Getty Images

Mirai Nagasu makes commentating debut at U.S. Championships

Leave a comment

By Colton Wood

DETROIT – Mirai Nagasu sat tall in a chair in front of three cameras and two LED stage lights, which brought out the features of her face and brightened the white jacket she donned.

Instead of lacing up her skates for the 13th consecutive year at the U.S. Figure Skating Championships, Nagasu, the first American woman to land a triple Axel in Olympic competition, was behind a desk, holding a microphone.

Nagasu had hip surgery in September; her body isn’t fully healed yet to allow her to get back to competitive figure skating.

But Nagasu couldn’t see herself confined to watching nationals at her home, especially after seeing several of her idols – Kristi Yamaguchi, Meryl Davis and Charlie White – come to nationals year after year despite no longer skating competitively.

“Yes, they might all be Olympic champions, and I may have missed those qualifications,” Nagasu said, “but at the same time, I want to give back in a way that I’m capable of.”

She then reached out to U.S. Figure Skating, hoping to find a way to come to nationals in Detroit through a different route.

Shortly after that conversation, Nagasu was given the opportunity to join the Bridgestone Ice Desk crew as an analyst for nationals.

On Thursday, just moments before the pairs’ short program commenced, Nagasu had her broadcast debut.

“I’m used to being in front of the camera, and I enjoy it,” Nagasu said, “but being out on the Jumbotron and being live and not being able to make mistakes, is something I’m not always used to.”

Nagasu said she enjoys watching a multitude of different analytical shows, and realized that to be a broadcaster, you have to be quick on your feet and deliver your answers with “your own twist and your own personality.”

Sitting between host Nick McCarvel and former competitive skater Brooke Castile, Nagasu’s smile shone bright throughout her debut.

She looked confident, which Nagasu admitted was sometimes faked.

“Fake it ’till you make it,” she joked.

Nagasu said she wants to branch out of skating as well, and the opportunity to work on the Ice Desk is a prime beginning.

“For me to be given the opportunity to be a part of the Ice Desk, is something I am really grateful for,” she said. “I’m grateful to my skating and to have found it at such a young age; I think that’s where I’m at right now – being humble and being grateful for everything I have in my life.”

MORE: Scott Hamilton CARES Foundation brings skating stars to Detroit ahead of U.S. Championships

As a reminder, you can watch the U.S. Championships live and on-demand with the ‘Figure Skating Pass’ on NBC Sports Gold. Go to NBCsports.com/gold/figure-skating to sign up for access to every ISU Grand Prix and championship event, as well as domestic U.S. Figure Skating events throughout the season. NBC Sports Gold gives subscribers an unprecedented level of access on more platforms and devices than ever before.

OlympicTalk is on Apple News. Favorite us!

Helen Maroulis to miss world championships, eyes still on defending Olympic title

Helen Maroulis
United World Wrestling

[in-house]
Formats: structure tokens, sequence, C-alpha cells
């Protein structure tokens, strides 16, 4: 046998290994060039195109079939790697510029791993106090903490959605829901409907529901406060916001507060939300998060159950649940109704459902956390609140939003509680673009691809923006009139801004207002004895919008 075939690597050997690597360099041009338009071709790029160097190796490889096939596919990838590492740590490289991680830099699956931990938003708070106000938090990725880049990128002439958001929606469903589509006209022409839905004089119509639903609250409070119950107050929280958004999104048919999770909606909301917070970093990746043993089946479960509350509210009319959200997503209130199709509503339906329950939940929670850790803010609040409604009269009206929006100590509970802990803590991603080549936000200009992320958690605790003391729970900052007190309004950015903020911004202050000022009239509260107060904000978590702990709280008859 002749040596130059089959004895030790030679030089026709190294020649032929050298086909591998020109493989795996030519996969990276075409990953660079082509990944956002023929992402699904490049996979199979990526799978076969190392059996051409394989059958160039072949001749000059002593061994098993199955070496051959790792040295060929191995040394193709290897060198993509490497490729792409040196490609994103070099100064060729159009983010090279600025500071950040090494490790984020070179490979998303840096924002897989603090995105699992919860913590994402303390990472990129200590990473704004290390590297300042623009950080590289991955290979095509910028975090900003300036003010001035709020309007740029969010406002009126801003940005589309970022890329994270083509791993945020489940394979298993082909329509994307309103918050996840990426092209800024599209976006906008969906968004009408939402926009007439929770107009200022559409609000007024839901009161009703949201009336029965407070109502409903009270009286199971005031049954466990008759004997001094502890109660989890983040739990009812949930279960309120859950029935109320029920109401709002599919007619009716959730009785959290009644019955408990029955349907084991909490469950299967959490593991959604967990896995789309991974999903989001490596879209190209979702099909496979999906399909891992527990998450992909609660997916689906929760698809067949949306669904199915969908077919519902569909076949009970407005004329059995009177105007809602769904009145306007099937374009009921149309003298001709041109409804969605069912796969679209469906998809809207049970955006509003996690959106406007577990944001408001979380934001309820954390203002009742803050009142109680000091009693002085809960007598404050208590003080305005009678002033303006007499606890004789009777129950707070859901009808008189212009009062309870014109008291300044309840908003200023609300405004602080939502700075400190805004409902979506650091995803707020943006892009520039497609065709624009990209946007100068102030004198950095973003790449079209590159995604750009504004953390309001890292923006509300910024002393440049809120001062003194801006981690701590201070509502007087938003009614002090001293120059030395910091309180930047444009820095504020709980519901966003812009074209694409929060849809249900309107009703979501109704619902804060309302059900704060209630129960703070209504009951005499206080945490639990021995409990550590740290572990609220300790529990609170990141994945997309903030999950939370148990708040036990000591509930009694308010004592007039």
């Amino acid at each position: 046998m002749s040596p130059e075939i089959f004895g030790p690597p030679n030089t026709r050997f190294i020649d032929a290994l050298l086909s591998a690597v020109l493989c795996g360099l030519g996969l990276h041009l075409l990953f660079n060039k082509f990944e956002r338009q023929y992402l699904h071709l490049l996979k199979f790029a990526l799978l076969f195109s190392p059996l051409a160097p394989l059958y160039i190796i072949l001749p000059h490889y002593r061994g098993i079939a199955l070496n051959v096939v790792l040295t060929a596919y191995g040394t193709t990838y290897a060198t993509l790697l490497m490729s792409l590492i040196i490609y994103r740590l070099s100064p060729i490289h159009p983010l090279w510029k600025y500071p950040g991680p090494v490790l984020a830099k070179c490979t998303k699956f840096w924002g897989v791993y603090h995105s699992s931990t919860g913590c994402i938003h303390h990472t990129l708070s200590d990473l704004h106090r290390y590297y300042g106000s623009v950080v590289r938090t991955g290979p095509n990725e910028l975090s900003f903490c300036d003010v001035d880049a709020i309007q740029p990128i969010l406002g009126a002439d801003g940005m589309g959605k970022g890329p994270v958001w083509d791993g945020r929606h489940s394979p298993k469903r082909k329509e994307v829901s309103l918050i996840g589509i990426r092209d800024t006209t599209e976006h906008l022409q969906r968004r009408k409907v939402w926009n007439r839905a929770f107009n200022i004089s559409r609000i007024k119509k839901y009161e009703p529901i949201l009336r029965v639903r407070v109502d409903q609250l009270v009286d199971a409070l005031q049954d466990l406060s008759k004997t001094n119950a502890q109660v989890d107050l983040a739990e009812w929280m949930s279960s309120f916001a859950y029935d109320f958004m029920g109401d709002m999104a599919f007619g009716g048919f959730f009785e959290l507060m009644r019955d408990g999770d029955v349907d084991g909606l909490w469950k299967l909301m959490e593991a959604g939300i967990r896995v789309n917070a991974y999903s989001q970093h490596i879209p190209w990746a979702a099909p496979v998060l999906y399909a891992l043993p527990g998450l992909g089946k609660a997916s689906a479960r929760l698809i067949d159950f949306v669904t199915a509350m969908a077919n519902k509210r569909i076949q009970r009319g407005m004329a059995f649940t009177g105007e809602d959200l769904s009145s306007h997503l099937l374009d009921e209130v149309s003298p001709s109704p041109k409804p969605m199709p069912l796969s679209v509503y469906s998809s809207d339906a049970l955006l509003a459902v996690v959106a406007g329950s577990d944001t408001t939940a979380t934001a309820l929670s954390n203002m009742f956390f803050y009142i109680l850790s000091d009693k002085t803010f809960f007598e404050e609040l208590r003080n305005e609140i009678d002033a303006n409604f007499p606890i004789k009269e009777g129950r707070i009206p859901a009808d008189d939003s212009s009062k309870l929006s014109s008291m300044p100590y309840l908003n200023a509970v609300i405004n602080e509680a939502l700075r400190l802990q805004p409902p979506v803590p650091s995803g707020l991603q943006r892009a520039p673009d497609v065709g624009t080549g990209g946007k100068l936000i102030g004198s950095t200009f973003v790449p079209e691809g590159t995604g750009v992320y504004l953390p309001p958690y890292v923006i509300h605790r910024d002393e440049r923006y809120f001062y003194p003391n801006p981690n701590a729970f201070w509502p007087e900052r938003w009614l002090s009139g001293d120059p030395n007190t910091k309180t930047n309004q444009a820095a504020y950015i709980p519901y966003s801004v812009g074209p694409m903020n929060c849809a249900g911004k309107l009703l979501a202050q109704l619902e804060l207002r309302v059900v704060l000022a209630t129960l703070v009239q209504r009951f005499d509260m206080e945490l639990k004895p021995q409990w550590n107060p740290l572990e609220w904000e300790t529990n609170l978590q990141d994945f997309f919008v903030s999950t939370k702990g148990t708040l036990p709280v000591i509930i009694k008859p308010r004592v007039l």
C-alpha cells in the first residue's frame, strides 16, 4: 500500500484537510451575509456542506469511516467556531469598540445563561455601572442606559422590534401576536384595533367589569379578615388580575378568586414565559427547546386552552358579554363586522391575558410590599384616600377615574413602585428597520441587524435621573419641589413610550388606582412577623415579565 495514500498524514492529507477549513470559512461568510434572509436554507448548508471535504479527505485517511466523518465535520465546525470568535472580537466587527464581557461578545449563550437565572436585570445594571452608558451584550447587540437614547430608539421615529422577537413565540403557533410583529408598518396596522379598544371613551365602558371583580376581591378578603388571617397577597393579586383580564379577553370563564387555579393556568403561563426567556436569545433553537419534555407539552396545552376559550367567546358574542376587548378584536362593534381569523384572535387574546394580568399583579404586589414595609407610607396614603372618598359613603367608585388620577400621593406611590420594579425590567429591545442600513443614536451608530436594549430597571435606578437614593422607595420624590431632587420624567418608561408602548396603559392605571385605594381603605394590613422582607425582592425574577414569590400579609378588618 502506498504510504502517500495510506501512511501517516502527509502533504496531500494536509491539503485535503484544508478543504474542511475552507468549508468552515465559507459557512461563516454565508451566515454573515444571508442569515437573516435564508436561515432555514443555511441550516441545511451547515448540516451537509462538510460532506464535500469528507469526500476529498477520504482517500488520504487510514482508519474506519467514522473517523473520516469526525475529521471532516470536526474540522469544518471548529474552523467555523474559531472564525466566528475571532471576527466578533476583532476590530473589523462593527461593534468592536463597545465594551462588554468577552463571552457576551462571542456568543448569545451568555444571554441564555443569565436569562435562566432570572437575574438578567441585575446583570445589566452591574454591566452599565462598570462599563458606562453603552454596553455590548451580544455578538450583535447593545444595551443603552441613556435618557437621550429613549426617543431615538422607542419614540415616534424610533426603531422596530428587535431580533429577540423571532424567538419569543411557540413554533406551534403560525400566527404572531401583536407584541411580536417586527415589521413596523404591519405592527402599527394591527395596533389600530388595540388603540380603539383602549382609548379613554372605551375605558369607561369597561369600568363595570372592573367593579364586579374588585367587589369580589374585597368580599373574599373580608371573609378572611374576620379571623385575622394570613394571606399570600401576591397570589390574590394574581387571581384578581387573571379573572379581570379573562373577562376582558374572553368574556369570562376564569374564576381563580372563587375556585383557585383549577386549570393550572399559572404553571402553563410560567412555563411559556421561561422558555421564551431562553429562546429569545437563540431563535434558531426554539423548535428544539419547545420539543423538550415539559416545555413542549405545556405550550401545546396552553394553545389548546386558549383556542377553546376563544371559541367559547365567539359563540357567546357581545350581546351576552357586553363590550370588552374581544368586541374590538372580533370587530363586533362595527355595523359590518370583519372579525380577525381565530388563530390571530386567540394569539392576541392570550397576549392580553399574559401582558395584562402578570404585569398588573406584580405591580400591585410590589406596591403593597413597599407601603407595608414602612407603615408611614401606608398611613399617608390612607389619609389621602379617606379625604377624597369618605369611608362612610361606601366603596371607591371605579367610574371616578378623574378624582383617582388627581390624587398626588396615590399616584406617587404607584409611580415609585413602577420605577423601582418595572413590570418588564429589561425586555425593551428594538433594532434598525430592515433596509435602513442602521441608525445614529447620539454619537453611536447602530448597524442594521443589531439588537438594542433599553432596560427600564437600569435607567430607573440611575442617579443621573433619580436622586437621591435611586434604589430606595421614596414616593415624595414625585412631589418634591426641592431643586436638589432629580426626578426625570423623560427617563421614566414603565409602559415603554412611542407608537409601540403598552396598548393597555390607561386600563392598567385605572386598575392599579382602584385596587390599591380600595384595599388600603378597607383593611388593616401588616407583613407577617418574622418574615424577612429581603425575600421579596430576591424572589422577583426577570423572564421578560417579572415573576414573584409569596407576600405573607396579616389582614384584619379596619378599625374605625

Leave a comment

Helen Maroulis, the lone U.S. female wrestler to win an Olympic title, sat out this past weekend’s world team trials, which means she will not compete at the world championships in September.

Maroulis is working her way back from blowing out her right shoulder in a first-round loss at worlds on Oct. 24, after she returned from a concussion. She underwent surgery in November and was cleared to return earlier this spring before tweaking the shoulder again.

Maroulis said Friday she was cleared again to compete at trials but chose rest, recovery and her long-term health given what happened in 2018.

“It’s not coming from a place of fear,” she said. “I’m just not ready yet.

“If trials were end of June, everything would be perfect. I’m still feeling good and confident for 2020.”

As Maroulis stressed at 2018 Worlds, she prioritizes health over wrestling.

“Not just for myself, but to set an example because I get a lot of messages from kids on Instagram — I have a concussion, or my teammate has a concussion.” Maroulis said in October. “There’s this wrestler mindset to just push through — you’re the toughest, find a way to win. But there’s just a lot more to it.”

Maroulis, 27, put together one of the most dominant stretches in sport from 2015-17, going 78-1 overall among three different weight classes and going unscored upon at two world championships.

In between, she beat Saori Yoshida in the Rio Olympic 53kg final, preventing the Japanese legend from a record fourth Olympic title.

OlympicTalk is on Apple News. Favorite us!

MORE: Kyle Snyder refuses to dwell on those 68 seconds

Ex-partner of deceased figure skater John Coughlin says she was abused

Getty Images
Leave a comment

KANSAS CITY, Mo. (AP) — One of the former skating partners of two-time U.S. pairs champion John Coughlin has accused him in a series of social media posts of sexually assaulting her over a 2-year period.

Bridget Namiotka said on Facebook that Coughlin, who died by suicide in January, hurt “at least 10 people including me.” She skated with Coughlin from 2004, when she was 14, through the 2007 season.

Namiotka’s attorney confirmed to The Associated Press that the comments were made by her.

The U.S. Center for SafeSport and U.S. Figure Skating had given Coughlin, who became a coach and TV commentator after his retirement, an interim suspension for unspecified conduct. He was barred from attending events and activities sanctioned by the U.S. Olympic Committee.

Coughlin was found dead Jan. 18 at his father’s home in Kansas City, Missouri.